27 January 2010, Holocaust Memorial Day, marks the 65th anniversary of the liberation of Auschwitz-Birkenau. This date was chosen as an appropriate day to remember the six million Jews, as well as many other people, who were sent to Nazi concentration and death camps during the Holocaust (Shoah).
The theme of this year’s day is The Legacy of Hope. It is an opportunity to listen to the voices from the Holocaust and the Nazi persecution and to make their hopes for a safer, inclusive society a reality, today and in the future.
One voice brought to our attention is that of Rabbi Hugo Gryn who was a young boy in the former Czechoslovakia when his family was deported and taken to a work camp. He said that you can only be safe and secure in a society that practices tolerance, cherishes harmony and celebrates difference. Rabbi Gryn survived the Holocaust but has since died leaving a legacy of hope for future generations to live by.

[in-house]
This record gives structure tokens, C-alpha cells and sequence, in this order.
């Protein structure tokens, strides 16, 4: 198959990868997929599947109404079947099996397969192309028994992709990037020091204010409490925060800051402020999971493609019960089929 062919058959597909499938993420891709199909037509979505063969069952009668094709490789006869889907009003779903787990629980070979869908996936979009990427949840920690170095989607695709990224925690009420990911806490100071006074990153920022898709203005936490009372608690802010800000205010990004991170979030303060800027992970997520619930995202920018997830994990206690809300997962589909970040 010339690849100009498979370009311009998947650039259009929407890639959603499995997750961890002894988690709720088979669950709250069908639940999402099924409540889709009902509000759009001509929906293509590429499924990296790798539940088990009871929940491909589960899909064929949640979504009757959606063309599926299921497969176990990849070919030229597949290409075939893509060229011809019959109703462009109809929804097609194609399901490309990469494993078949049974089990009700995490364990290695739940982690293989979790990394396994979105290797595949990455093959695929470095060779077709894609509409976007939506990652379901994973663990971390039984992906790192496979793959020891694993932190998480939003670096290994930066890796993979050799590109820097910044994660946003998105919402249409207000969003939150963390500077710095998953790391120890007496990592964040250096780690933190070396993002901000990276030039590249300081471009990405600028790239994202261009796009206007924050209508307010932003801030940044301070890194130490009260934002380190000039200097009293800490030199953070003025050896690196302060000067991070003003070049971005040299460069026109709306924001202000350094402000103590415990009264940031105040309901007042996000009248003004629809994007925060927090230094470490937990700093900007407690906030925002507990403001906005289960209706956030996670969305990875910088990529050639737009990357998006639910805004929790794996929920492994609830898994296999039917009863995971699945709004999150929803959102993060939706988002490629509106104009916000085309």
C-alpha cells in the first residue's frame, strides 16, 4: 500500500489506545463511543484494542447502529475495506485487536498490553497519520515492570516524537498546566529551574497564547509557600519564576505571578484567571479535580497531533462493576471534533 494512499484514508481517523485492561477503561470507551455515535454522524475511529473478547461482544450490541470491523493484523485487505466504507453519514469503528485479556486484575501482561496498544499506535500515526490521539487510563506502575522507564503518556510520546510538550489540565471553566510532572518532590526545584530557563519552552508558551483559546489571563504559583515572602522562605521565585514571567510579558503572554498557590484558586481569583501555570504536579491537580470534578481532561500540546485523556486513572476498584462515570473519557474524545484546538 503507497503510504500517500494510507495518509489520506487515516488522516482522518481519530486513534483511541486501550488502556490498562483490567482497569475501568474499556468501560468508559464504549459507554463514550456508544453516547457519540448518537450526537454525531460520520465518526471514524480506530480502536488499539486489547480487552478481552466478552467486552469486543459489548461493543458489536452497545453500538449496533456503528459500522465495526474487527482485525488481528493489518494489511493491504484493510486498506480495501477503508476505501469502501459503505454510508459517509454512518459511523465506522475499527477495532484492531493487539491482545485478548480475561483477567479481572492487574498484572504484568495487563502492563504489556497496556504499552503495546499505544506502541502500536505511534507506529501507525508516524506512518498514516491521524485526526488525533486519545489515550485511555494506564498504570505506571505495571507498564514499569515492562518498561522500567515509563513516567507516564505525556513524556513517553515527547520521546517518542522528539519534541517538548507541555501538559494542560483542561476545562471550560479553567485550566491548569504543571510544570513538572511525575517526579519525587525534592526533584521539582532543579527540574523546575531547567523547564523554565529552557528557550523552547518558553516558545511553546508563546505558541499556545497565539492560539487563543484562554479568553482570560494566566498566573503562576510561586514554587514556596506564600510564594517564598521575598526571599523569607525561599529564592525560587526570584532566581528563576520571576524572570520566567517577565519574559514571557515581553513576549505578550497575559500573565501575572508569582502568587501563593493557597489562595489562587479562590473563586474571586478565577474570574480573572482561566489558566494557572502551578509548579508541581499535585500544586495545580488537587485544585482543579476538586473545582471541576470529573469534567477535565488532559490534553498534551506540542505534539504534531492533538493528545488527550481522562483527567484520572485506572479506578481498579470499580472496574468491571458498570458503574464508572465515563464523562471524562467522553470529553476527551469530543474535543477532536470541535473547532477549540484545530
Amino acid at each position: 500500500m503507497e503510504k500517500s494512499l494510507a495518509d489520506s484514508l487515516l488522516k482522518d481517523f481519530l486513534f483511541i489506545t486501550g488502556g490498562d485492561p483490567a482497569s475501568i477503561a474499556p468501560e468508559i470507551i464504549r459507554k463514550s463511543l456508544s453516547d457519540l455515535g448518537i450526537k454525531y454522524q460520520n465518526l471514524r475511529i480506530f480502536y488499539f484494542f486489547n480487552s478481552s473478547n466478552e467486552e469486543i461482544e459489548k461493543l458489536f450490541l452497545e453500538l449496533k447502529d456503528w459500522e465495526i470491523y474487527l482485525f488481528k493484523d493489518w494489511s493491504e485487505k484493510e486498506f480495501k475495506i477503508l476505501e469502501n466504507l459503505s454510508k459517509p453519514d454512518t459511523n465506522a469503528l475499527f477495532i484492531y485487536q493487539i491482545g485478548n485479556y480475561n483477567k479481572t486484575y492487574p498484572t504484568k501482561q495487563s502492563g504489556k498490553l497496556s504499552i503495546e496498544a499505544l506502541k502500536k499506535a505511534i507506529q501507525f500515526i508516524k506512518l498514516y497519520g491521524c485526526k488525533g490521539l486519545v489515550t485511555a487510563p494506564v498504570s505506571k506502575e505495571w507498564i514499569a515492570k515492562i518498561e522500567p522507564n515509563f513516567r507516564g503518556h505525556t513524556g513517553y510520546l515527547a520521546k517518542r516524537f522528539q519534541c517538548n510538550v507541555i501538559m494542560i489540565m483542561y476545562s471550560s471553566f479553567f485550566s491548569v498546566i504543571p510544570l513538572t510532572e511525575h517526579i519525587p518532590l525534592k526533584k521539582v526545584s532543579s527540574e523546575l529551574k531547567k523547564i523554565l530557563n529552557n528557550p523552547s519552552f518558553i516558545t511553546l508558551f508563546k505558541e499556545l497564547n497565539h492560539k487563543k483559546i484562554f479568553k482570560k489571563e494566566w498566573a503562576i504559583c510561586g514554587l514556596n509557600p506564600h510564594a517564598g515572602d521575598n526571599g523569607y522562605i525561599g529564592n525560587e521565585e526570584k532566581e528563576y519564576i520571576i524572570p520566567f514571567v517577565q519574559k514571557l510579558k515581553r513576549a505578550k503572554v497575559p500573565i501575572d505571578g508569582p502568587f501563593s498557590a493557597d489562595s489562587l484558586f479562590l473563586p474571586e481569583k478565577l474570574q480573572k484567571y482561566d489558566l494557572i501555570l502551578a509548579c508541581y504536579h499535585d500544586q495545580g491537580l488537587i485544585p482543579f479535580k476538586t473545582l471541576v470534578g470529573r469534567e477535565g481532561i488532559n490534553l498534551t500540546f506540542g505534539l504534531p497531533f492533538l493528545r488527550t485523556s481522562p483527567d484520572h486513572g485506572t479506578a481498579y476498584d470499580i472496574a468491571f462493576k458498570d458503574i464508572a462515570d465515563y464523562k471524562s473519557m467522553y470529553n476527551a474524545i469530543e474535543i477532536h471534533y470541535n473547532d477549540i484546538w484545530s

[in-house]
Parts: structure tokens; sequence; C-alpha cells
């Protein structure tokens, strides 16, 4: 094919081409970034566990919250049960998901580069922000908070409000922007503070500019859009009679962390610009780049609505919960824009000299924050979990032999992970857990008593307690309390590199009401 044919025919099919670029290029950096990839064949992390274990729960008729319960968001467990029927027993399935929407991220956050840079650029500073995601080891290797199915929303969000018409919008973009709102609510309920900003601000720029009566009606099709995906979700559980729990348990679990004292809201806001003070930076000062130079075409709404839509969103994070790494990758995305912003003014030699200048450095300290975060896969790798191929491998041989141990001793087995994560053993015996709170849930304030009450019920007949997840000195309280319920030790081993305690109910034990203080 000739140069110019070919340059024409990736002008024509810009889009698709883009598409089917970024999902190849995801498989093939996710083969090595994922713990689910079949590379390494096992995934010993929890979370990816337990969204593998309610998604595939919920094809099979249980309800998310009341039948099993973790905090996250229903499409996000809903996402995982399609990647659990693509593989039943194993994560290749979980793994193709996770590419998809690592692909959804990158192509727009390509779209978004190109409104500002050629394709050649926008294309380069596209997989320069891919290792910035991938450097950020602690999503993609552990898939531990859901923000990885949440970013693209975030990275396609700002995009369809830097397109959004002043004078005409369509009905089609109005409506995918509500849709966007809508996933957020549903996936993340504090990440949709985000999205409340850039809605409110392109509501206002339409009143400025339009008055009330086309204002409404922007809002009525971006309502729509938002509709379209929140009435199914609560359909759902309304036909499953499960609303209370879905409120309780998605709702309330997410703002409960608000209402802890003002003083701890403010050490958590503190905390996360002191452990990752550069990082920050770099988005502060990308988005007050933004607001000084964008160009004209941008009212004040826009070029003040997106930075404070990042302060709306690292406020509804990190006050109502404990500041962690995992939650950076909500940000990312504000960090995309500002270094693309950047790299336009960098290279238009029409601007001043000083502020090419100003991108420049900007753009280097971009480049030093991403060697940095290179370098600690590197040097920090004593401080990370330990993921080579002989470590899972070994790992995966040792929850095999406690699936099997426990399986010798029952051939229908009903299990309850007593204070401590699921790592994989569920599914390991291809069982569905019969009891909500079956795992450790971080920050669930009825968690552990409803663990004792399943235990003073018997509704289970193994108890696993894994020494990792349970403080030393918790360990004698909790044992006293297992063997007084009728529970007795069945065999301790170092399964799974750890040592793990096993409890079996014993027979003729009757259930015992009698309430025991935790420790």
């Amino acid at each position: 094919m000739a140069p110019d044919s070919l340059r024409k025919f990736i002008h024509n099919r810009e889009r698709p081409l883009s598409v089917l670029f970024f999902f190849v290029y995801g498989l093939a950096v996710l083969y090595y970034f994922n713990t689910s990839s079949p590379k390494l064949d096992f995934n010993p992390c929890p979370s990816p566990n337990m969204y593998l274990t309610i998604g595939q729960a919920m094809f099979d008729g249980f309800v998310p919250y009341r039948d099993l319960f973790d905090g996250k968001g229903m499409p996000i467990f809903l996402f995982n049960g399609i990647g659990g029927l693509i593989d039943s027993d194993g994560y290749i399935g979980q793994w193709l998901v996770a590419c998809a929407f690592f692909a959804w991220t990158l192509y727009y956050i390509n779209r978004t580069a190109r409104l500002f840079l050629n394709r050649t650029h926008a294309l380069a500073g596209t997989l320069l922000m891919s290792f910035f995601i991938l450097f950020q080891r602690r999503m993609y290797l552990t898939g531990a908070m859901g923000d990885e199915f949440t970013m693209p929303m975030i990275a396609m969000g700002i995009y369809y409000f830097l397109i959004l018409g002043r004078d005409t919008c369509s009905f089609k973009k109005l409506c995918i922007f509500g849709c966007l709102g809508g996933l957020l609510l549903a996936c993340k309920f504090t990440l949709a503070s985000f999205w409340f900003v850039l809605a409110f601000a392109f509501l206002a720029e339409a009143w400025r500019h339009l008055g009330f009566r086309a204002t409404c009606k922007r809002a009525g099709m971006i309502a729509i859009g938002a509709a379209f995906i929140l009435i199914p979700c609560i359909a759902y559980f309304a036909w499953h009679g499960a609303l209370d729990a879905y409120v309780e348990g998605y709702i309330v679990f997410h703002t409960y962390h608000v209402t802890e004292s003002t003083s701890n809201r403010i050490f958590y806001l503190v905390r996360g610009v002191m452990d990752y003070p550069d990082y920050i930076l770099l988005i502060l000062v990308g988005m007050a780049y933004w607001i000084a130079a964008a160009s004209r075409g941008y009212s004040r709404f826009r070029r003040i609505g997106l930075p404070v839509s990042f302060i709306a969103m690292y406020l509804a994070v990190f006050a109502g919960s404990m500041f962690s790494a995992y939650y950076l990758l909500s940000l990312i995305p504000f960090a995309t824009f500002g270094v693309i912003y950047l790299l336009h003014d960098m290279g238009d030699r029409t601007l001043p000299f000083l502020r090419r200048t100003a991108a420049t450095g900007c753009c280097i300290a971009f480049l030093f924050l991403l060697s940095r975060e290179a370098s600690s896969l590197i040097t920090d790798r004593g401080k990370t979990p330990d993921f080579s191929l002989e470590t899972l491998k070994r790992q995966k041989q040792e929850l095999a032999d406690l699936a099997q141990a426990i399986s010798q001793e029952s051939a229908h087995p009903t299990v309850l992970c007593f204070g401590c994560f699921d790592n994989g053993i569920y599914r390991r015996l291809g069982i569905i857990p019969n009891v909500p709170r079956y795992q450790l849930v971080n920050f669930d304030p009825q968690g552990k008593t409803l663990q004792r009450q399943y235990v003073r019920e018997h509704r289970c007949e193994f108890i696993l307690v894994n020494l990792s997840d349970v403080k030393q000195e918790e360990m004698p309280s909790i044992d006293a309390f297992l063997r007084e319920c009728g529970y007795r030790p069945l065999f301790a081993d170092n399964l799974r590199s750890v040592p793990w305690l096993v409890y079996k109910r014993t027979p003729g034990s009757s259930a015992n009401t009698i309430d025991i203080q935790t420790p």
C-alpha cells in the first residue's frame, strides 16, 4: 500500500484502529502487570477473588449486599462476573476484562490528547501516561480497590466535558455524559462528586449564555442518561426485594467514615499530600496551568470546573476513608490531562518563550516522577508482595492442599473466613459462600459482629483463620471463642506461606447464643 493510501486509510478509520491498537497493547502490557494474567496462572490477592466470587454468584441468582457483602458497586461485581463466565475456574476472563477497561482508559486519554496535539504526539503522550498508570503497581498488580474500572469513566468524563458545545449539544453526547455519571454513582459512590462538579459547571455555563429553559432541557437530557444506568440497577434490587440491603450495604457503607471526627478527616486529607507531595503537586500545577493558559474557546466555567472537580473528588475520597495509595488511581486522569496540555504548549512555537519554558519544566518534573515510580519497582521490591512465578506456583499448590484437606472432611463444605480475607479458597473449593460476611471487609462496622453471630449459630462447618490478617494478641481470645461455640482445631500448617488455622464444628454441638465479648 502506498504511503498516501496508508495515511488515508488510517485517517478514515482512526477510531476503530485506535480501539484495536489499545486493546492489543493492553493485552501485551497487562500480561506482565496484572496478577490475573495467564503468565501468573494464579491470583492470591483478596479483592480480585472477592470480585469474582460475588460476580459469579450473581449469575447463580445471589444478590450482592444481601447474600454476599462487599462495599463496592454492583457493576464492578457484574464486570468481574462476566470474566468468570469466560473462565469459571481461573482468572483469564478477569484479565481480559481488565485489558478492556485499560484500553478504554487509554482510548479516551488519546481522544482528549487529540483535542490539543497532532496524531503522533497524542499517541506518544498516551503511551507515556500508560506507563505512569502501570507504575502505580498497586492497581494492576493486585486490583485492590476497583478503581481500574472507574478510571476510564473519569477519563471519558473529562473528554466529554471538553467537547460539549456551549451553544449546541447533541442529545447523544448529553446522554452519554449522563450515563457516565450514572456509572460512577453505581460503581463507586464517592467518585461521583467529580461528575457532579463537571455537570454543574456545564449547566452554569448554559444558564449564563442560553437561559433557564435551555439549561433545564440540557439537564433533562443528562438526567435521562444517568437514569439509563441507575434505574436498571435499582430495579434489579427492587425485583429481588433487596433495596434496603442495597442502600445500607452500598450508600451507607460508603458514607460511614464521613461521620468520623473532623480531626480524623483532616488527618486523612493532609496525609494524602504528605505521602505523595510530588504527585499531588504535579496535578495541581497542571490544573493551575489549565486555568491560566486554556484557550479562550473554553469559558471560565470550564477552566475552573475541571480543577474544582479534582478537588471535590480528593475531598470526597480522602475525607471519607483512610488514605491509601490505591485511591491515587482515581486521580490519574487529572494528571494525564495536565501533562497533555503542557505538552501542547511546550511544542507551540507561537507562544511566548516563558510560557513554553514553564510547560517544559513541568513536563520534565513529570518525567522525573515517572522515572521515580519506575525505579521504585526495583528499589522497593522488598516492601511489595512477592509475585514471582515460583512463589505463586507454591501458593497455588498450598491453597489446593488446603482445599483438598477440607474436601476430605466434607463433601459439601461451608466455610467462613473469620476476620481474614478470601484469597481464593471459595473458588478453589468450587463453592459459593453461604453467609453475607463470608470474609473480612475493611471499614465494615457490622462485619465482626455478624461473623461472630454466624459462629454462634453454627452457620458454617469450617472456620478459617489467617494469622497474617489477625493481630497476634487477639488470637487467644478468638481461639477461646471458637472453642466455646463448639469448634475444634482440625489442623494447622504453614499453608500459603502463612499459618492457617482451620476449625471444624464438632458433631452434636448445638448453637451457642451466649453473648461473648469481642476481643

Archbishop Emeritus Kevin McDonald is Chair of the Bishops’ Conference Department for Dialogue and Unity:
“It is very important that Catholics develop and practice tolerance, learn to live in harmony and celebrate difference,” he said. “Without these values our society can easily turn to prejudice, hatred and racism.”
Today we can ask ourselves what we should be doing to build a safer, stronger society so that we remove the risk of ever laying the building blocks of genocide.
The Committee for Catholic Jewish Relations